Synoptic Problem

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Synoptic Problem

Synoptic Problem

History Of The Investigation Into The Relationship Between the Synoptic Gospels

The origin of the concept, per se, stems from much earlier: As early as the 4th century, these three books were "seen together with the same eyes", starting with the Church historian Eusebius of Caesarea, who had devised a method that enabled scholars to find parallel texts. In the 5th century, Augustine of Hippo developed what was later known as the Augustinian hypothesis, which proposed why these three gospels were so similar. In this view, the gospels were written in order of presentation, but that Mark was Matthew's "lackey and abbreviator" and that Luke drew from both sources.[1]

This view went unchallenged until the late 18th century, when Anton Büsching posited that Luke came first, and Mark conflated Luke and Matthew. In 1774 Johann Jakob Griesbach published his landmark parallel study, calling it a Synopsis. Over the subsequent years, he developed what became known as the Griesbach hypothesis, and now called the two-gospel hypothesis, or simply "2GH". This hypothesis maintains the primacy of Matthew, but proposes that Luke is directly based on it, while Mark is based on both (see illustration).

Since then, other hypotheses have been proffered in order to deal with the synoptic problem. These hypotheses include the Ur-Gospel hypothesis (1778), the two-source hypothesis (1838, 1863), Farrer hypothesis (1955), the Lindsey hypothesis (1963), Jerusalem School hypothesis (1973), and the Logia Translation hypothesis (1998). The widely accepted modern scholastic understandings (the two-source and four-source hypotheses) agree that Mark's Gospel was the first written, and published in Rome in the early 70s AD (see Gospel of Mark). This Gospel was independently available, along with other verbal traditions, to Matthew and Luke, both of whom wrote in the 80's or 90's. [2]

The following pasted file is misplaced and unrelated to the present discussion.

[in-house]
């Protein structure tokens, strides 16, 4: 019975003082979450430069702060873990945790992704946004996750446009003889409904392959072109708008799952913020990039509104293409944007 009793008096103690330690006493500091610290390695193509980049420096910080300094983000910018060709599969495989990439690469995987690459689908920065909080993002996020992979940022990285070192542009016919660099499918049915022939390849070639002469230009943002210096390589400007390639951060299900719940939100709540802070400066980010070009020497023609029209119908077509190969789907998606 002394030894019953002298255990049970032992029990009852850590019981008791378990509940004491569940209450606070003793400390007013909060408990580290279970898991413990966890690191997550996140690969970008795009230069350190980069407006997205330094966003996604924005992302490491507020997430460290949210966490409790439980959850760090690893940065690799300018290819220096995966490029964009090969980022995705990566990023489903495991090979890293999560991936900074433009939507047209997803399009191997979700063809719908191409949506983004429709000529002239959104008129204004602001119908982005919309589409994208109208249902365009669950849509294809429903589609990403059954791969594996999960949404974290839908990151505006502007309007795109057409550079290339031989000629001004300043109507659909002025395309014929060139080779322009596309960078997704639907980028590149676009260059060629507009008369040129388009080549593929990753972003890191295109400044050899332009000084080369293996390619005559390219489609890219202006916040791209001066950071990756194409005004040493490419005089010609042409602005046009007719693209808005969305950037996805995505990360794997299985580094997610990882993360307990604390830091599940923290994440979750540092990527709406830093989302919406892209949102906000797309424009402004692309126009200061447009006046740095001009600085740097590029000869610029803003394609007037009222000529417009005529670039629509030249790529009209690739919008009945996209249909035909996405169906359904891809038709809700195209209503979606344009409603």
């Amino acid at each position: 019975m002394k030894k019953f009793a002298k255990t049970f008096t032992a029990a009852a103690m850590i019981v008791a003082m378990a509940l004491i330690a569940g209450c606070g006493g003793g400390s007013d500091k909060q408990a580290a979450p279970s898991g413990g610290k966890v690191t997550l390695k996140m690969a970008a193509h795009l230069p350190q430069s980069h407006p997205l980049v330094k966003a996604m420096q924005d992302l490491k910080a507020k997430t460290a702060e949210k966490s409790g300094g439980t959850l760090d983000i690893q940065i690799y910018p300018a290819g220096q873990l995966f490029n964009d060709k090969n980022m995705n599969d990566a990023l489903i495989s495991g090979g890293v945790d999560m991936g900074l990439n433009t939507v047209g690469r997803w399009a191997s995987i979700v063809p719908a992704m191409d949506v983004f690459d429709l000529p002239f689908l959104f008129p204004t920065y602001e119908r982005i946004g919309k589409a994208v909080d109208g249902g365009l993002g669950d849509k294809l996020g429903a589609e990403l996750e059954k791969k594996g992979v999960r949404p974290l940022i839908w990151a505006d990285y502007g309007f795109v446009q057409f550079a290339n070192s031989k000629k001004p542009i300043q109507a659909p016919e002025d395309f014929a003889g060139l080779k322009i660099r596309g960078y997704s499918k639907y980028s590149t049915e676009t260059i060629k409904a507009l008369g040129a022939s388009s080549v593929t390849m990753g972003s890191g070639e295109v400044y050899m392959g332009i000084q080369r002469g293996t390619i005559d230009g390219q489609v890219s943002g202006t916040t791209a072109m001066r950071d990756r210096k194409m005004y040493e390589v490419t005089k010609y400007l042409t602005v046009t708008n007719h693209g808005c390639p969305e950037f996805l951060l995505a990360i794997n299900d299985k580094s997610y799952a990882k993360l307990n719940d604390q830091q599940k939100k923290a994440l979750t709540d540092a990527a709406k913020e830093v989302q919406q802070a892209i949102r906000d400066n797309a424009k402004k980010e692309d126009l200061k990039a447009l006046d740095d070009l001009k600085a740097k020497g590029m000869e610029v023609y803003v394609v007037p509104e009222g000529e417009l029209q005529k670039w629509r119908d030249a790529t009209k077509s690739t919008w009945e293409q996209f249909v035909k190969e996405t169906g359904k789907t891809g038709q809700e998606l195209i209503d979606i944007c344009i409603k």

Yet other material is common to Luke and Matthew that is absent from Mark. The name given to this material is Q document, abbreviated to Q. The question of the origin of the remainder of the content of each of the latter two synoptic Gospels remains an open one, yet the name commonly given to sources unique to these authors is L for Luke, or M for Matthew. In the culture at the time, it was very common for communities to preserve and pass on important stories and evidence by word of mouth from person to person.[3]

General similarities and differences between Gospels

Christians love Paul. They enjoy books like 1 John, Psalms, and Isaiah. But if you look around town on any given Sunday, the Gospels are preached far less regularly. Why is this? Part of this is because the Gospels (aside from parts of John and the Sermon on the Mount) don't easily fall into a three point sermon. The storytelling aspect of the Gospels makes them more difficult to quickly pull out important points, requiring the reader to read through the whole Gospel to grasp what the writer was trying to convey. Additionally, the narrative includes strange occurrences, mysterious teachings, and parables that are not always easy to explain (for ...
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